It is not often that one single address has the power to shape the direction of Evangelicalism for a generation. Such a distinction must go to D. Martyn Lloyd-Jones' 1966 message, Evangelical Unity: An Appeal. Much ink has been spilt in discussing exactly what Lloyd-Jones hoped to achieve in that address. What is certain is that his appeal for unity left the Evangelical movement more divided and fragmented than ever before. The issues he raised exacerbated divisions over how Evangelicals should relate to theologically mixed denominations. Lloyd-Jones argued that Evangelicals should separate from the denominations and come together in church-based affiliation. On the other hand John Stott, who chaired the Evangelical Alliance meeting at which Lloyd-Jones spoke feared his address would trigger a mass exodus of impressionable Evangelical Anglican clergy. Stott used his position to publicly dissociate himself from what the preacher had said. He favoured an integrationist stance where were Evangelicals were encouraged to be more actively involved in the Church of England. This policy was formally adopted by Evangelical Anglicans at the watershed Keele Conference in 1967.
Meanwhile in 1970 J. I. Packer co-authored Growing into Union together with Anglo-Catholic theologians, minimising doctrinal differences in order to make common cause against theological Liberalism. His actions led to the disbandment of the Puritan Conference in which Packer had played a prominent role along with Lloyd-Jones. A fissure had opened up between Lloyd-Jones and those who followed his his separatist line and integrationist Evangelical Anglicans like Stott and Packer.
It isn't always easy to separate issues from personalities when it comes from deciding who was right and wrong in church history. This is especially the case when it comes to considering very recent history. But our aim in discussing 1966 and its relevance for the contemporary scene should not be the vindication of Lloyd-Jones or the vilification of Stott/Packer, or visa versa. It is the issues not the personalities that matter.
In this case the nub of the matter is whether Evangelicals ought to withdraw from theologically mixed denominations and come together on a church-based level? Should loyalty to one's denomination be placed before ecclesal fellowship with other Evangelicals, especially when the possibility of reforming the denomination is remote? Should we opt for separation or integration? If, as I've argued elsewhere, Lloyd-Jones was basically right to urge Evangelicals to separate and come together, then we need to ask how we might apply this principle to today's situation? Here are some proposals:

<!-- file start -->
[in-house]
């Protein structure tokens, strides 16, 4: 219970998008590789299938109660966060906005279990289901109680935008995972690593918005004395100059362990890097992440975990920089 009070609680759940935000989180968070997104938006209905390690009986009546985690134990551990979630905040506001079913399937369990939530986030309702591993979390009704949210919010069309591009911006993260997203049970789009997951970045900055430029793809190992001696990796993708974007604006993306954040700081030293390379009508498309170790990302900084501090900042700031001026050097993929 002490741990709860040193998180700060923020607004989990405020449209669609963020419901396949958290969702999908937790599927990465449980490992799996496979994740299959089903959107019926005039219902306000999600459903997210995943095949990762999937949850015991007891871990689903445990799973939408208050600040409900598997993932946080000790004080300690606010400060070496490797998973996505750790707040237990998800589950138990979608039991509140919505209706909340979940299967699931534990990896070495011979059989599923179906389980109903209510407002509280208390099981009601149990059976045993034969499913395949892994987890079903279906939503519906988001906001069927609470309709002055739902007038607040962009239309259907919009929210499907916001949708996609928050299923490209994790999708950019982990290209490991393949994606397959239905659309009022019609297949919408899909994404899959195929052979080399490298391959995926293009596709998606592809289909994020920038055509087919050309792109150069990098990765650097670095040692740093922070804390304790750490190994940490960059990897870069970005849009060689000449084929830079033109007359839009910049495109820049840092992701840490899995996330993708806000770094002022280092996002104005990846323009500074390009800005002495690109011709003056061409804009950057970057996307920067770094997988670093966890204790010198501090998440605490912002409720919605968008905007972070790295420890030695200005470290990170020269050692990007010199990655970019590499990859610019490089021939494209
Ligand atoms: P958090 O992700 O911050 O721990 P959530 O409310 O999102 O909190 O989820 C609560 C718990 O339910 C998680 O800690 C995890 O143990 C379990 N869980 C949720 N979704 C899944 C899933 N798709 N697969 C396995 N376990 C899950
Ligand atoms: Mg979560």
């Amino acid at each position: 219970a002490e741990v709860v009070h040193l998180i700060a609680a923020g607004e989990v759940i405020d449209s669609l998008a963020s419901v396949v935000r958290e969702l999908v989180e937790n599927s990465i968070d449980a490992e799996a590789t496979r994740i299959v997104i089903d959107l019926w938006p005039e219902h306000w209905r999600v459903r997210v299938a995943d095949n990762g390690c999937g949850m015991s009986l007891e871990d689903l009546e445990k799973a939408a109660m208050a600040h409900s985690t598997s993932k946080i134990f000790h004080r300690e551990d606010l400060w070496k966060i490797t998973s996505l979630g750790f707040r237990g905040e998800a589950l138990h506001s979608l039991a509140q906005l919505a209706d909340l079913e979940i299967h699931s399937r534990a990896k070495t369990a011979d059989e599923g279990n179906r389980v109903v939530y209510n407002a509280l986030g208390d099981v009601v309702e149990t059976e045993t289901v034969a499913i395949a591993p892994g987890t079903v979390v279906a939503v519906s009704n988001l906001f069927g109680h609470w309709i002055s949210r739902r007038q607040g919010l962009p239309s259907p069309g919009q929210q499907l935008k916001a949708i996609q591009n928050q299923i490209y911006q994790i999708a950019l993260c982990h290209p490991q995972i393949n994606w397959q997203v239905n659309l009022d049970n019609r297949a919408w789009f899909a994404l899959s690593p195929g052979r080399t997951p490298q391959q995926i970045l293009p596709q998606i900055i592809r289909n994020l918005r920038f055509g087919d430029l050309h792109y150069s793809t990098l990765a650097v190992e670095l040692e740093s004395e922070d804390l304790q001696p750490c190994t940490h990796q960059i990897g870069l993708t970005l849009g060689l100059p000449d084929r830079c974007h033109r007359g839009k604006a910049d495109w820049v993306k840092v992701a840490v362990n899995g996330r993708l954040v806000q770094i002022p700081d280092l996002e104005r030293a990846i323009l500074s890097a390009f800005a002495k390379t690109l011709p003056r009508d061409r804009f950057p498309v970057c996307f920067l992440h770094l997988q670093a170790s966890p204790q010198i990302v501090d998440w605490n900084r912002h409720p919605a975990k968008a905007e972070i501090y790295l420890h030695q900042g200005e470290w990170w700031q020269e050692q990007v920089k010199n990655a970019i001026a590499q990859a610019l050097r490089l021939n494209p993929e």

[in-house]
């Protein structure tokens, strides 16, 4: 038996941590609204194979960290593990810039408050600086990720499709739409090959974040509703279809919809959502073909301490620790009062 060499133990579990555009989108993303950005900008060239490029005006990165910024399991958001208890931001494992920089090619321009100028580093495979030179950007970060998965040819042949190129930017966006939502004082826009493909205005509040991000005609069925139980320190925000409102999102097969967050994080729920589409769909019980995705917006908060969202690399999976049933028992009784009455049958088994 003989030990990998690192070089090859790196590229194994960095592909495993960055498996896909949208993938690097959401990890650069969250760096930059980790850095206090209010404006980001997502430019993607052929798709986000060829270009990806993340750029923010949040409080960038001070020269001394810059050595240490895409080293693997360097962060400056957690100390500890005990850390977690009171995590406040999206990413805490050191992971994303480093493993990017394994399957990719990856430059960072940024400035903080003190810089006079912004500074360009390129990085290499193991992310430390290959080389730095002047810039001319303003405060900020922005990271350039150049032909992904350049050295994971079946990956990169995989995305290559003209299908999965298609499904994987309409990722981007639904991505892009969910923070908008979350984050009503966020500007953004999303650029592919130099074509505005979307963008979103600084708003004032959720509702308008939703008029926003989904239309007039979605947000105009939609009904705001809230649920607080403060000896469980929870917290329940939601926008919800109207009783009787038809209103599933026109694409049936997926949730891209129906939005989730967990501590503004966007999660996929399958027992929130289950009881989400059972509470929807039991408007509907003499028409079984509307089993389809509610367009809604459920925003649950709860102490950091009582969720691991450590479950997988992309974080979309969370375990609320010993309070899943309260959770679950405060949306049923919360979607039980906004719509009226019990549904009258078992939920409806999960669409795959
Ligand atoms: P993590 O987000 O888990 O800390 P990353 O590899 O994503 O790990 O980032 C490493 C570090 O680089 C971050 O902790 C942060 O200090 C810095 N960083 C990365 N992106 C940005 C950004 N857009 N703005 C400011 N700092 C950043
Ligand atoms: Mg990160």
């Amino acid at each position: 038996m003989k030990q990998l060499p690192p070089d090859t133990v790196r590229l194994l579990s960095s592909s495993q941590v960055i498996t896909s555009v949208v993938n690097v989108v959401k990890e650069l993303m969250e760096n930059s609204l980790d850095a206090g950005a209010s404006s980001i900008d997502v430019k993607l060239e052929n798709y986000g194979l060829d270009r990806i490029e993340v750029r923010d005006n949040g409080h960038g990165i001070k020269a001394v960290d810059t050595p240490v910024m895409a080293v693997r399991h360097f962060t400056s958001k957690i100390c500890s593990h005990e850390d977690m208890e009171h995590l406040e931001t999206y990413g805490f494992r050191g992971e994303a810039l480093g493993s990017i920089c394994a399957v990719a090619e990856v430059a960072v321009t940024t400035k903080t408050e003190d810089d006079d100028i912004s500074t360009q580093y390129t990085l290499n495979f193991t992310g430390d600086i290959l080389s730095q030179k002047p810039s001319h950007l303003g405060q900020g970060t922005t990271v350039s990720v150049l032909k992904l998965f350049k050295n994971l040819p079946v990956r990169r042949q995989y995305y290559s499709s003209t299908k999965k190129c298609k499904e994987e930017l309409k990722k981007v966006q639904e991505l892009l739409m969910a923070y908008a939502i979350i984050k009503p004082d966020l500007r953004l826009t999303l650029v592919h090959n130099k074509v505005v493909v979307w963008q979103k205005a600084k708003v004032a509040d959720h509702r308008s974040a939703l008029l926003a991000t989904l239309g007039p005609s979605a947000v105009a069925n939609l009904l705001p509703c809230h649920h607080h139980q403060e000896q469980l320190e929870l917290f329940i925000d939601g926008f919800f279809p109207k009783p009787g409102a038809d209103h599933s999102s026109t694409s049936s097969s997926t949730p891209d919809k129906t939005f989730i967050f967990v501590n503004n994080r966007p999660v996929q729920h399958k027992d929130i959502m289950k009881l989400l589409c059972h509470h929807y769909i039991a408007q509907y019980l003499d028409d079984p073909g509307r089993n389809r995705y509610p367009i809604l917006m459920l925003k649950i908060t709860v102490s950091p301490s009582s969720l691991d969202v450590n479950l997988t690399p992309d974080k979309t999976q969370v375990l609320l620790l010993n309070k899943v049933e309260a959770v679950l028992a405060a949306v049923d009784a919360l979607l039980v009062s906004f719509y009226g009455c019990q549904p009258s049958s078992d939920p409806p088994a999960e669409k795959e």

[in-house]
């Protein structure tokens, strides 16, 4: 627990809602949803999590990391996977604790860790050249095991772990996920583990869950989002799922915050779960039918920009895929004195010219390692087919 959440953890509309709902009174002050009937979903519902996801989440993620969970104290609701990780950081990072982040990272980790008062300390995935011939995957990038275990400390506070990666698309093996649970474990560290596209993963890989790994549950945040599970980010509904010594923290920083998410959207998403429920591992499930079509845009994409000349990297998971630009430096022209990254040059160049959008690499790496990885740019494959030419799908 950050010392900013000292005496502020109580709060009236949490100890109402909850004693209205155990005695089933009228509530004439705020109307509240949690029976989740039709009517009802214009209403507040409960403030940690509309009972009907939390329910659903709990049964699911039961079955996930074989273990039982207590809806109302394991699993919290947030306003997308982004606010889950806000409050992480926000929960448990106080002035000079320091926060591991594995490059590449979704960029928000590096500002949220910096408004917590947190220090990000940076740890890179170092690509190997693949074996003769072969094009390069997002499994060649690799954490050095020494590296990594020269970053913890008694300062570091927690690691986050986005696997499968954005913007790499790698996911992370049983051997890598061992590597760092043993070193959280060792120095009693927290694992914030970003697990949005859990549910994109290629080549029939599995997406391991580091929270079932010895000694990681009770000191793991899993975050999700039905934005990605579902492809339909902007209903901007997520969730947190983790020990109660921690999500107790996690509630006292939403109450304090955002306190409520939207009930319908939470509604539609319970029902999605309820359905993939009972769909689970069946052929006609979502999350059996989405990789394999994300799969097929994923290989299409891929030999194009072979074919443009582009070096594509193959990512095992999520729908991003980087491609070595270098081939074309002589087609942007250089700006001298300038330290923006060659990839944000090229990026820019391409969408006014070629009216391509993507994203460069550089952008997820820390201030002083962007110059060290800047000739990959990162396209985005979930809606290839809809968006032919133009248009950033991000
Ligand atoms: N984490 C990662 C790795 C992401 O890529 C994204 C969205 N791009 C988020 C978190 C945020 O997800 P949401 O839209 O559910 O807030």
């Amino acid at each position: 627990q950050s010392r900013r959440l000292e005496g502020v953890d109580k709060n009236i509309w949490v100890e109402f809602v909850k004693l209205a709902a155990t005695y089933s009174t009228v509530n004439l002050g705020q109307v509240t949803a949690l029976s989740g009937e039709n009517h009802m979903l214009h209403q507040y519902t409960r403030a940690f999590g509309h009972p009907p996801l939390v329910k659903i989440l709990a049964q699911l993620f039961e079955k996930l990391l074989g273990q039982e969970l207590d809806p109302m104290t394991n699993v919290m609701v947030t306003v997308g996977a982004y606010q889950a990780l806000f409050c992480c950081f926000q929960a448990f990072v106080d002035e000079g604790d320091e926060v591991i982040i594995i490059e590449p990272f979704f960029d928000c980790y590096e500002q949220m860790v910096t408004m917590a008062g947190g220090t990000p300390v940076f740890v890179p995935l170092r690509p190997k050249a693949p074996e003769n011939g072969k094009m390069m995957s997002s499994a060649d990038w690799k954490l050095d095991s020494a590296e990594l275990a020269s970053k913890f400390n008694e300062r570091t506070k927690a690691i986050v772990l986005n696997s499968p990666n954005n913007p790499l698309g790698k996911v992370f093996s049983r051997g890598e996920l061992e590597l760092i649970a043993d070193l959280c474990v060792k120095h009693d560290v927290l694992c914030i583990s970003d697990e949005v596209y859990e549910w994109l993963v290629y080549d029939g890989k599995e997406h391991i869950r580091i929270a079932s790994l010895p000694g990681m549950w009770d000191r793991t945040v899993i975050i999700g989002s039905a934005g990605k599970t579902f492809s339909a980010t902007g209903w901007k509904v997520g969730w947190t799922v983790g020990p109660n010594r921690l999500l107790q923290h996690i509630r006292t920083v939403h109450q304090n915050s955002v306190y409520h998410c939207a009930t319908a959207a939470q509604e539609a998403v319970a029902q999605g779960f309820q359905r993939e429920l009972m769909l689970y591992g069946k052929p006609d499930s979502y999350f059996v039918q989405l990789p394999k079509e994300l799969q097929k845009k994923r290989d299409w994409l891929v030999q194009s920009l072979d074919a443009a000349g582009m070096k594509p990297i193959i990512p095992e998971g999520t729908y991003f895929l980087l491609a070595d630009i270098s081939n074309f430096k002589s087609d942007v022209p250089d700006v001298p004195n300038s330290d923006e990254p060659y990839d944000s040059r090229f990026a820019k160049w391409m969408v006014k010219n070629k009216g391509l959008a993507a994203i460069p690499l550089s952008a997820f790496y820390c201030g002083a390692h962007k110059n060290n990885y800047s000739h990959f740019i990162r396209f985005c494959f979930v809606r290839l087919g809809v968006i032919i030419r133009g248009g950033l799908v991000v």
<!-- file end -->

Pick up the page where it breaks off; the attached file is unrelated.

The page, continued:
1) Separation from the theologically mixed denominations is still a live issue that needs to be faced. Evangelicals cannot be content simply with being a tolerated "wing" of a denomination where serious heresy is allowed to remain unchecked. Such a stance relativises the gospel.
2) Evangelicals should endeavor to unite in church-based fellowship. Co-operation at the para-church level while remaining in mixed denominations won't do.
3) How Evangelical churches come together as an expression of unity in the gospel isn't easy to figure out given that Evangelicals differ over ecclesiology, baptism etc. We need a little dose of realpolitik, or realecclesiastik here. All Reformed Evangelicals are not suddenly going to become convinced Presbyterians, Congregationalists, Grace Baptists or Calvinistic Episcopalians. But this does not mean we should be indifferent to the biblical doctrine of the church. Evangelicals need to give fresh and urgent attention to this matter. For my money a form of interdependent independency would amount to a pretty good expression of the New Testament's teaching. But given the current lack of consensus amongst Reformed Evangelicals on church government and baptism, perhaps an affiliation of individual Evangelical churches and church groupings is the best we could hope right now. How can Affinity be made to fulfil this role more effectively?
4) Separated Evangelical Churches will want to support Evangelicals in the mixed denominations who are fighting for reform rather rather than seeking integration. (Gospel Partnerships anyone?)
5) Should the grouping of Evangelical churches (under the umbrella of Affinity or whatever) be distinctly Reformed or merely Evangelical? I think we should work towards a fellowship of confessional Reformed Churches that is generous enough to allow for differences on ecclesiology, baptism etc. This does not amount to "doctrinal indifferentism" as the affiliation would be clearly Reformed in its agreed confession.